The old elementary school in Seattle's Beacon Hill area houses a myriad of programs run by El Centro de la Raza. They range from improving English literacy to first time homebuyer classes.

El Centro's funding comes from a variety of sources, but they also get money from the city.

They were one of eight organizations, collectively called Seattle Team for Youth, that received money from a city Education Levy. The money supported a dropout prevention program via the agencies.

But now funding for Seattle Team for Youth is being redirected to support the Youth Violence Prevention Initiative.

Bautista: "And we lost several thousand dollars from that. I think the biggest critique, is El Centro and other organizations are already doing gang prevention, intervention work. And that is being removed, reallocated, redirected and ultimately they are going to be serving the same youth that we were serving. "

But The City's Holly Miller disagrees.

Miller: "It's a different model, and a different population. "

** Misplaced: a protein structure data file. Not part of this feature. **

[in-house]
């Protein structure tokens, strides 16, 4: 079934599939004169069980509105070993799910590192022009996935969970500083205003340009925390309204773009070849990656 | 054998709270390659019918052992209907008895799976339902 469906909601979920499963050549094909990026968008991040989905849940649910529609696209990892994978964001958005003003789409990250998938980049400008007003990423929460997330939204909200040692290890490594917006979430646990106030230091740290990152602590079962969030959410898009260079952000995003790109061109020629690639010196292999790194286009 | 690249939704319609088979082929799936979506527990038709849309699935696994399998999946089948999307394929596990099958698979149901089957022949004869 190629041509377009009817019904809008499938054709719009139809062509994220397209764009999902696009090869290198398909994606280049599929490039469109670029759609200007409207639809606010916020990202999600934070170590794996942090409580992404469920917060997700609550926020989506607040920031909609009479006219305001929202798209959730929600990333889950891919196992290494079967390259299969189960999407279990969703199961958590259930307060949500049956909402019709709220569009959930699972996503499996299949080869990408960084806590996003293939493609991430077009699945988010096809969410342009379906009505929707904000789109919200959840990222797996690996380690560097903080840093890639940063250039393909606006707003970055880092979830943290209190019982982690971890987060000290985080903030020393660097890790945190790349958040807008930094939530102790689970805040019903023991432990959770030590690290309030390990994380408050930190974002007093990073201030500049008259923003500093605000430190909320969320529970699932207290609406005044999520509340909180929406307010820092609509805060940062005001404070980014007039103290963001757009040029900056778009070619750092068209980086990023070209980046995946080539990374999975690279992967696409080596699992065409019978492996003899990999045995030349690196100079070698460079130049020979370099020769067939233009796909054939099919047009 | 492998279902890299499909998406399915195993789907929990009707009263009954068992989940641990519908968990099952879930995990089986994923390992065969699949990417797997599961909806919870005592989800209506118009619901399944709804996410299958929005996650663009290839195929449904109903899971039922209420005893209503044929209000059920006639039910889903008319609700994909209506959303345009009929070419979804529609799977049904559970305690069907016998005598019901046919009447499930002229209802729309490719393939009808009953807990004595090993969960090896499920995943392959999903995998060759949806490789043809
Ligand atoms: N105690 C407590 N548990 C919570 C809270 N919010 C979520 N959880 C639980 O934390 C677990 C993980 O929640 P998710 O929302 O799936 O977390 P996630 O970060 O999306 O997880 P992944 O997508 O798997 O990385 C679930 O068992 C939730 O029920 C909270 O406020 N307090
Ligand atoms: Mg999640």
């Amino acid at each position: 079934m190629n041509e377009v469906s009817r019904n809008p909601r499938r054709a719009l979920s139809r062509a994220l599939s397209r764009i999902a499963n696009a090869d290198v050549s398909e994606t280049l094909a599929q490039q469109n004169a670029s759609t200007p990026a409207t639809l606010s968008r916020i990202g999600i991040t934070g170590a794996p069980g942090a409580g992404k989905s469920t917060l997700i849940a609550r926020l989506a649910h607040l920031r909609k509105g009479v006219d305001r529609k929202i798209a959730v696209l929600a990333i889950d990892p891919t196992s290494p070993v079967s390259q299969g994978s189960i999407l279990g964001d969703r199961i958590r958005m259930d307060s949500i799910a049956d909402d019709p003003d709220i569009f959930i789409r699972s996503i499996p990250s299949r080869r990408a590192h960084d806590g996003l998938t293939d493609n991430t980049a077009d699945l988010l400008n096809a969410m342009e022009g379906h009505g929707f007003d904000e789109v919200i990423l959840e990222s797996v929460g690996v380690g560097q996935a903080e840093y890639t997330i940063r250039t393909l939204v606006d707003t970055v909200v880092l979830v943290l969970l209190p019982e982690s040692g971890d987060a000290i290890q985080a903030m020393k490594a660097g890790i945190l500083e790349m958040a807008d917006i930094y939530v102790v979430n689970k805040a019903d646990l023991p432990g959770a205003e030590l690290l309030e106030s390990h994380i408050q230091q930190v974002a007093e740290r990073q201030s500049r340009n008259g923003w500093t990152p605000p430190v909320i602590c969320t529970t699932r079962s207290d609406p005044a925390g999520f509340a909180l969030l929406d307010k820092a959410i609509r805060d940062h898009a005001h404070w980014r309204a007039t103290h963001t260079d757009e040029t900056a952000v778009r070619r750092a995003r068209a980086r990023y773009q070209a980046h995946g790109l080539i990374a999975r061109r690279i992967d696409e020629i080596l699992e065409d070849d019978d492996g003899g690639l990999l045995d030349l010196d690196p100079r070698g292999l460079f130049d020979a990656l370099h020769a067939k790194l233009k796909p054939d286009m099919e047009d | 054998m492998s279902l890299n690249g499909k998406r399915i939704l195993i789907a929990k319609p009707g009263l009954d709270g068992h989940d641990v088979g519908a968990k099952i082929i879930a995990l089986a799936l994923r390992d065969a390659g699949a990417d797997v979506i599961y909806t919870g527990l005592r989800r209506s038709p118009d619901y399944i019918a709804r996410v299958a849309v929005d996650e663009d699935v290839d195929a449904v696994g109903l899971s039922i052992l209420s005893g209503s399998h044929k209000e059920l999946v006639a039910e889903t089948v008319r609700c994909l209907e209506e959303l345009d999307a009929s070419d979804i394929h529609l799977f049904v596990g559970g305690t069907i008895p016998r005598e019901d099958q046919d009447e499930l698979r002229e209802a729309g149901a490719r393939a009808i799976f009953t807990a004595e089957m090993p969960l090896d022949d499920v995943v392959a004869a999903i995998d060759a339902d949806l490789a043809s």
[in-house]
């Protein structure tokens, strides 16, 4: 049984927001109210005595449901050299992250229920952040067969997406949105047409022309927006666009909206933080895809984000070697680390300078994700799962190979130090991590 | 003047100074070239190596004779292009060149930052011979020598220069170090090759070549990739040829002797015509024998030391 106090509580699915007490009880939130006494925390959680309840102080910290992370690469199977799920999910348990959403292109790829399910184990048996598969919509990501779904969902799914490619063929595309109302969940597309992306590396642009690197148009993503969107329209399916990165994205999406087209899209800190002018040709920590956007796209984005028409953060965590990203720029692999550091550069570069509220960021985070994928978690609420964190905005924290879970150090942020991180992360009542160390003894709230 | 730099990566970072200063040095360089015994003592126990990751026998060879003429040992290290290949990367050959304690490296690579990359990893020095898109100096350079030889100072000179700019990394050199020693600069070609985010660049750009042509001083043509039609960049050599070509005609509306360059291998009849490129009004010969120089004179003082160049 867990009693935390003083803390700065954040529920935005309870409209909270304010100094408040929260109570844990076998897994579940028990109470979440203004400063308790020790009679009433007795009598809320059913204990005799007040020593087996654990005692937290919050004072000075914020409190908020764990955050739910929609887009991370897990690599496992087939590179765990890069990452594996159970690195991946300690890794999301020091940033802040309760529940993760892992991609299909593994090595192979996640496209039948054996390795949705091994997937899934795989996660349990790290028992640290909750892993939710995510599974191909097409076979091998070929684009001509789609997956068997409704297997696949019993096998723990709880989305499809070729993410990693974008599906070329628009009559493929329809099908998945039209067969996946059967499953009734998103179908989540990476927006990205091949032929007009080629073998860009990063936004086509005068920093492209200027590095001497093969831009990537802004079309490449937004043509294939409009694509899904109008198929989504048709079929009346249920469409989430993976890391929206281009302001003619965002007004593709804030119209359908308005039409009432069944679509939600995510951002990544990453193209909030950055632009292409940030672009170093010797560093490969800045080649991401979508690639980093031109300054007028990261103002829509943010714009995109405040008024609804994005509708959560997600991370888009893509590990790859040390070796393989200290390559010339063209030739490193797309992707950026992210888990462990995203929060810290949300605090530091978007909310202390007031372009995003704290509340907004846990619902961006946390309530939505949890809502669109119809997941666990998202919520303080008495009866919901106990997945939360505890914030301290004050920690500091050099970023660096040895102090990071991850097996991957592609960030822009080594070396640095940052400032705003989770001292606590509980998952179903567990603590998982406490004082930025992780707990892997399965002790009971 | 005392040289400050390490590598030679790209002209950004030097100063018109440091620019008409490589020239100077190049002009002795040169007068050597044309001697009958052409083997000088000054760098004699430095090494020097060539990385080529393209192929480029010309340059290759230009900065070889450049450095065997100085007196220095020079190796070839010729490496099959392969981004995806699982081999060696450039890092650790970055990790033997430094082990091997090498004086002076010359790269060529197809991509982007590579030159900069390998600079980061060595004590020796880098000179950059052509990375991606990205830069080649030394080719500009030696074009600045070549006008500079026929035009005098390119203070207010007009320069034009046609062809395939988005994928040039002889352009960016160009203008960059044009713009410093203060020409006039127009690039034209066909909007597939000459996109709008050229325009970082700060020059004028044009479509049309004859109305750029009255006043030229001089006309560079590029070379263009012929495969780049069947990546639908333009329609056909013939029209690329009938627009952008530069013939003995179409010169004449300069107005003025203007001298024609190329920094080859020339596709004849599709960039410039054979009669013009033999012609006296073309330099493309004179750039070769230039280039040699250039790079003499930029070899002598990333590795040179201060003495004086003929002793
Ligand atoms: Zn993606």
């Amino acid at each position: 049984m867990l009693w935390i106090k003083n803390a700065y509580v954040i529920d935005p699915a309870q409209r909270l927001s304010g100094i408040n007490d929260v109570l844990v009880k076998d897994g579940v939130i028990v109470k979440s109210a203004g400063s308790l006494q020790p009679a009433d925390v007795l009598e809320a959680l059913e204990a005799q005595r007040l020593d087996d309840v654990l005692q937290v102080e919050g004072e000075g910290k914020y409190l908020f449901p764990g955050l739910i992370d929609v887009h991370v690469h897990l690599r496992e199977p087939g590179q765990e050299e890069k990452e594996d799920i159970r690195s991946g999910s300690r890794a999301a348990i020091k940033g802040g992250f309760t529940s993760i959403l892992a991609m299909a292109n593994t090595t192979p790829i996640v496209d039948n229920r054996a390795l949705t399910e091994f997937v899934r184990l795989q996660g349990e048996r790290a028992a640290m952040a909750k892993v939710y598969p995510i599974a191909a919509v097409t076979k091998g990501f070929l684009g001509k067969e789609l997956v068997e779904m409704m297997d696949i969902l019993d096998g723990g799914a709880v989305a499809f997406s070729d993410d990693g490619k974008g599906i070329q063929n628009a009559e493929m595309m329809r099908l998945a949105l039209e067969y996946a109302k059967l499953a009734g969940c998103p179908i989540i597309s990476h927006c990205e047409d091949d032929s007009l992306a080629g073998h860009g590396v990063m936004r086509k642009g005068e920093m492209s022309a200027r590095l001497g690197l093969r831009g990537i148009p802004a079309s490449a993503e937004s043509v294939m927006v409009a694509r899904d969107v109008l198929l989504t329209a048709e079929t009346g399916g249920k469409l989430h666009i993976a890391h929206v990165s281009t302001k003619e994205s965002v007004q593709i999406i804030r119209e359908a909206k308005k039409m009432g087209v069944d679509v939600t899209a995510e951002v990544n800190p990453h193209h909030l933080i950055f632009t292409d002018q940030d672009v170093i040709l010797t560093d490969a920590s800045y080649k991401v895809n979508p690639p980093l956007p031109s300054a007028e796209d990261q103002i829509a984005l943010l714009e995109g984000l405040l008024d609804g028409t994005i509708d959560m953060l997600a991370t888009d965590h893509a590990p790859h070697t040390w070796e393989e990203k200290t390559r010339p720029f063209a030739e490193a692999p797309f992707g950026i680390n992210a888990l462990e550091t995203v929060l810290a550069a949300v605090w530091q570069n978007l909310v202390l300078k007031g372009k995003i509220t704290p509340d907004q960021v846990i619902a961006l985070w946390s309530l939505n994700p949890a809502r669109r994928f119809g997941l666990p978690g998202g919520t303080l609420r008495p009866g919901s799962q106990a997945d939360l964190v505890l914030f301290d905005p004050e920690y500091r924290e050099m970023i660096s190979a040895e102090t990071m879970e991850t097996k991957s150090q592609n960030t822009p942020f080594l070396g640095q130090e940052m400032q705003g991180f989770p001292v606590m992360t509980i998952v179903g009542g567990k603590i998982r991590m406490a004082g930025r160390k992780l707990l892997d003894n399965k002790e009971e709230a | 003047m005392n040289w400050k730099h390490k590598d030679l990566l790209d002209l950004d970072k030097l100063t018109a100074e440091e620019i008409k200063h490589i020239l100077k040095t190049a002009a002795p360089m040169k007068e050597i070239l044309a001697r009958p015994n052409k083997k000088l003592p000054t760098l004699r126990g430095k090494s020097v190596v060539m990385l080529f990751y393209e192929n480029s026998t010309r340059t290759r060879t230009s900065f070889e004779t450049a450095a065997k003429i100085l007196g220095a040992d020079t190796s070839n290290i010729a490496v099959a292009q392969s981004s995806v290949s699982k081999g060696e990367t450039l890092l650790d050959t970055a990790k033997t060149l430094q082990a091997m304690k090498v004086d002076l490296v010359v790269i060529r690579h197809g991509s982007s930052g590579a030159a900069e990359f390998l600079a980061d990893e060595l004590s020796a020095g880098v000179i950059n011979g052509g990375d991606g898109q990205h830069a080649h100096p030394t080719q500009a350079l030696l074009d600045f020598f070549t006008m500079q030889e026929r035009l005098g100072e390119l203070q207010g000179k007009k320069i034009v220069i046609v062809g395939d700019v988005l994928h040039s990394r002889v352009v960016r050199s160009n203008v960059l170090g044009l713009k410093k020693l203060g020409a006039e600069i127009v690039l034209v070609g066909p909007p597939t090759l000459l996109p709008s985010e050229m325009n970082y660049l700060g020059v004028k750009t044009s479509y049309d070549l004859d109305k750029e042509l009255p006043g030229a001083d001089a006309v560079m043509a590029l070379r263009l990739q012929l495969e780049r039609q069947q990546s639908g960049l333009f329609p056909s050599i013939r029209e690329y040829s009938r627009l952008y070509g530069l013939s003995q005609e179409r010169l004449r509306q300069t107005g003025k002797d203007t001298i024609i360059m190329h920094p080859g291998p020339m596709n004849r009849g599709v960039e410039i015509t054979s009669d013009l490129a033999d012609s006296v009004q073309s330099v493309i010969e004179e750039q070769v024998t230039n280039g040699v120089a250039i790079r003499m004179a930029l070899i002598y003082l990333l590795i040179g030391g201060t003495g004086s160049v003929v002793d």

Miller says the Seattle team for youth program didn't work for what the city now wants to accomplish.

Miller: "After about three years, we looked at the results and they were pretty weak. "

Miller says the Youth Violence Prevention Initiative will target Kids who have already served time, or who've been arrested but not detained. Middle school students with truancy problems. And also kids involved in violent incidents or retaliatory behavior.

Miller: "And the Seattle Team for Youth young people were not that carefully defined. The case loads were different, the training was different. "

But as a result of the city's new program El Centro Batista says they'll lose at least one of their case managers. That employee hopes to apply for city funds from the violence prevention initiative, so she can continue to reach out and help at risk youth.

The Seattle city council is expected to vote on the plan at the end of April. The city expects to kick off the program in May.

Jamala Henderson, KUOW News.

© Copyright 2009, KUOW